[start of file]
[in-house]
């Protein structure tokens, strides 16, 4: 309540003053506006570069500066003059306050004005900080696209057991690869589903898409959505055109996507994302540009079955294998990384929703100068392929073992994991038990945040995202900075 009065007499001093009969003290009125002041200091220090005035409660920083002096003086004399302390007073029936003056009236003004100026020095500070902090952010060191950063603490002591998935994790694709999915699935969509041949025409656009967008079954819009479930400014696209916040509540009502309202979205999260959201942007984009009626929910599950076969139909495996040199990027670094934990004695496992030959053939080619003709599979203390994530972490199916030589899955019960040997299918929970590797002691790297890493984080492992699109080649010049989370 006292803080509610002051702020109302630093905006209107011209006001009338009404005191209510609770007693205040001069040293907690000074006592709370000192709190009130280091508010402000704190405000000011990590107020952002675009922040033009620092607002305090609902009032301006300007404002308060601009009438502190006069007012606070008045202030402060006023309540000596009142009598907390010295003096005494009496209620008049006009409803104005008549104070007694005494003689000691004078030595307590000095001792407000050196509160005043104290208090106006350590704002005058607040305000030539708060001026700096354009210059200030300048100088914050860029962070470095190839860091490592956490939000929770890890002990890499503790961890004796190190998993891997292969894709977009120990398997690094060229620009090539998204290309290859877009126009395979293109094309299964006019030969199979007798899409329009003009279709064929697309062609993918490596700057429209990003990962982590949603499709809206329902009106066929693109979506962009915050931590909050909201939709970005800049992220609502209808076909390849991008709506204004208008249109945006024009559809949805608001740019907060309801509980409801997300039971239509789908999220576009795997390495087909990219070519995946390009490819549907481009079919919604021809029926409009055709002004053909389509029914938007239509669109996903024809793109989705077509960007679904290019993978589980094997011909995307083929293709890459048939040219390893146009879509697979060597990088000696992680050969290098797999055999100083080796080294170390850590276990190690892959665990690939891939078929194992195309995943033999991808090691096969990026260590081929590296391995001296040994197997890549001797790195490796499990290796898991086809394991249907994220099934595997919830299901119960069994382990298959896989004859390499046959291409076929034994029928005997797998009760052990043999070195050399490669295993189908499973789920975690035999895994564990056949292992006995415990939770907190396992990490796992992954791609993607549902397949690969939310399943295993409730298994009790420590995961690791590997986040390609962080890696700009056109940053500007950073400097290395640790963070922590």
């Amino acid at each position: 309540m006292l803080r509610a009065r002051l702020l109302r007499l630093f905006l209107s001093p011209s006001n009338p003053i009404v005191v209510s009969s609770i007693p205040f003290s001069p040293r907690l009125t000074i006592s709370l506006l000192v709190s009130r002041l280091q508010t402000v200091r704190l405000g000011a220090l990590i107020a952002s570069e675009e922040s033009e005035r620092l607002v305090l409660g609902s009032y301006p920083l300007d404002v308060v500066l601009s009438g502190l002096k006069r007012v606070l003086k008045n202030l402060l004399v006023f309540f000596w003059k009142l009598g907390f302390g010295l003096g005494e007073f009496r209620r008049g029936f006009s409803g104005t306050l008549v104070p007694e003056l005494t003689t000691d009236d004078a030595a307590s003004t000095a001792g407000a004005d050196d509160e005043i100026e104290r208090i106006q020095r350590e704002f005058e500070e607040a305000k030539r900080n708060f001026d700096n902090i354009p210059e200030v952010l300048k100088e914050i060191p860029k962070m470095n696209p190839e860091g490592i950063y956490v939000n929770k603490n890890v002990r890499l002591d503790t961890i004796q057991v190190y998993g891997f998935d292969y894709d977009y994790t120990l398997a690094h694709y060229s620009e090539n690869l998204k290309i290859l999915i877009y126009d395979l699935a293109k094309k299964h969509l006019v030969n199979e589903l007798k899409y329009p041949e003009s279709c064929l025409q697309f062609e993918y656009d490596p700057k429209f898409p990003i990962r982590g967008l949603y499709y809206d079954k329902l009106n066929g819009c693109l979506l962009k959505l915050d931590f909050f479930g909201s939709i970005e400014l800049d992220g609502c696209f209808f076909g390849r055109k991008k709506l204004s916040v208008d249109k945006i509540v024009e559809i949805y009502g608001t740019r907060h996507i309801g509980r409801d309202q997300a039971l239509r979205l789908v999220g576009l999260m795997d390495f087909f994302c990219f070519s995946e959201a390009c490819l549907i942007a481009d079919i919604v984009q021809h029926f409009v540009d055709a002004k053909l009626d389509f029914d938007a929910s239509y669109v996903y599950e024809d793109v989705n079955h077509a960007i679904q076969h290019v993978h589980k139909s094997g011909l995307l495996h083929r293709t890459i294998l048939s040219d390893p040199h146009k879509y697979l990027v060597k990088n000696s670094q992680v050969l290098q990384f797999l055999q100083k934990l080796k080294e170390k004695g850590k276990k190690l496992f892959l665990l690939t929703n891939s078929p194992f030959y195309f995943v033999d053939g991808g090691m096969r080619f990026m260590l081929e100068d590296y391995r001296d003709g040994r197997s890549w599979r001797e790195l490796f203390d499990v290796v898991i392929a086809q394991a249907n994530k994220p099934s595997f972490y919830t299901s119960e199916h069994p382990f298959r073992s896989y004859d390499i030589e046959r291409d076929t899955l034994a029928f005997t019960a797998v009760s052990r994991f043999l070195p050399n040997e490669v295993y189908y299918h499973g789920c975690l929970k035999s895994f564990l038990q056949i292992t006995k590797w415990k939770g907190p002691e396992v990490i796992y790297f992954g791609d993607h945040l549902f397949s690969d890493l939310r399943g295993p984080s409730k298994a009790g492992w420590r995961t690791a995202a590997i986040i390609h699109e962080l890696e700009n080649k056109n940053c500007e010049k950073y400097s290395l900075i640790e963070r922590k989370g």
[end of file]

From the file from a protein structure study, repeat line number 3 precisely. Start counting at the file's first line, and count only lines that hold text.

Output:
């Amino acid at each position: 309540m006292l803080r509610a009065r002051l702020l109302r007499l630093f905006l209107s001093p011209s006001n009338p003053i009404v005191v209510s009969s609770i007693p205040f003290s001069p040293r907690l009125t000074i006592s709370l506006l000192v709190s009130r002041l280091q508010t402000v200091r704190l405000g000011a220090l990590i107020a952002s570069e675009e922040s033009e005035r620092l607002v305090l409660g609902s009032y301006p920083l300007d404002v308060v500066l601009s009438g502190l002096k006069r007012v606070l003086k008045n202030l402060l004399v006023f309540f000596w003059k009142l009598g907390f302390g010295l003096g005494e007073f009496r209620r008049g029936f006009s409803g104005t306050l008549v104070p007694e003056l005494t003689t000691d009236d004078a030595a307590s003004t000095a001792g407000a004005d050196d509160e005043i100026e104290r208090i106006q020095r350590e704002f005058e500070e607040a305000k030539r900080n708060f001026d700096n902090i354009p210059e200030v952010l300048k100088e914050i060191p860029k962070m470095n696209p190839e860091g490592i950063y956490v939000n929770k603490n890890v002990r890499l002591d503790t961890i004796q057991v190190y998993g891997f998935d292969y894709d977009y994790t120990l398997a690094h694709y060229s620009e090539n690869l998204k290309i290859l999915i877009y126009d395979l699935a293109k094309k299964h969509l006019v030969n199979e589903l007798k899409y329009p041949e003009s279709c064929l025409q697309f062609e993918y656009d490596p700057k429209f898409p990003i990962r982590g967008l949603y499709y809206d079954k329902l009106n066929g819009c693109l979506l962009k959505l915050d931590f909050f479930g909201s939709i970005e400014l800049d992220g609502c696209f209808f076909g390849r055109k991008k709506l204004s916040v208008d249109k945006i509540v024009e559809i949805y009502g608001t740019r907060h996507i309801g509980r409801d309202q997300a039971l239509r979205l789908v999220g576009l999260m795997d390495f087909f994302c990219f070519s995946e959201a390009c490819l549907i942007a481009d079919i919604v984009q021809h029926f409009v540009d055709a002004k053909l009626d389509f029914d938007a929910s239509y669109v996903y599950e024809d793109v989705n079955h077509a960007i679904q076969h290019v993978h589980k139909s094997g011909l995307l495996h083929r293709t890459i294998l048939s040219d390893p040199h146009k879509y697979l990027v060597k990088n000696s670094q992680v050969l290098q990384f797999l055999q100083k934990l080796k080294e170390k004695g850590k276990k190690l496992f892959l665990l690939t929703n891939s078929p194992f030959y195309f995943v033999d053939g991808g090691m096969r080619f990026m260590l081929e100068d590296y391995r001296d003709g040994r197997s890549w599979r001797e790195l490796f203390d499990v290796v898991i392929a086809q394991a249907n994530k994220p099934s595997f972490y919830t299901s119960e199916h069994p382990f298959r073992s896989y004859d390499i030589e046959r291409d076929t899955l034994a029928f005997t019960a797998v009760s052990r994991f043999l070195p050399n040997e490669v295993y189908y299918h499973g789920c975690l929970k035999s895994f564990l038990q056949i292992t006995k590797w415990k939770g907190p002691e396992v990490i796992y790297f992954g791609d993607h945040l549902f397949s690969d890493l939310r399943g295993p984080s409730k298994a009790g492992w420590r995961t690791a995202a590997i986040i390609h699109e962080l890696e700009n080649k056109n940053c500007e010049k950073y400097s290395l900075i640790e963070r922590k989370g």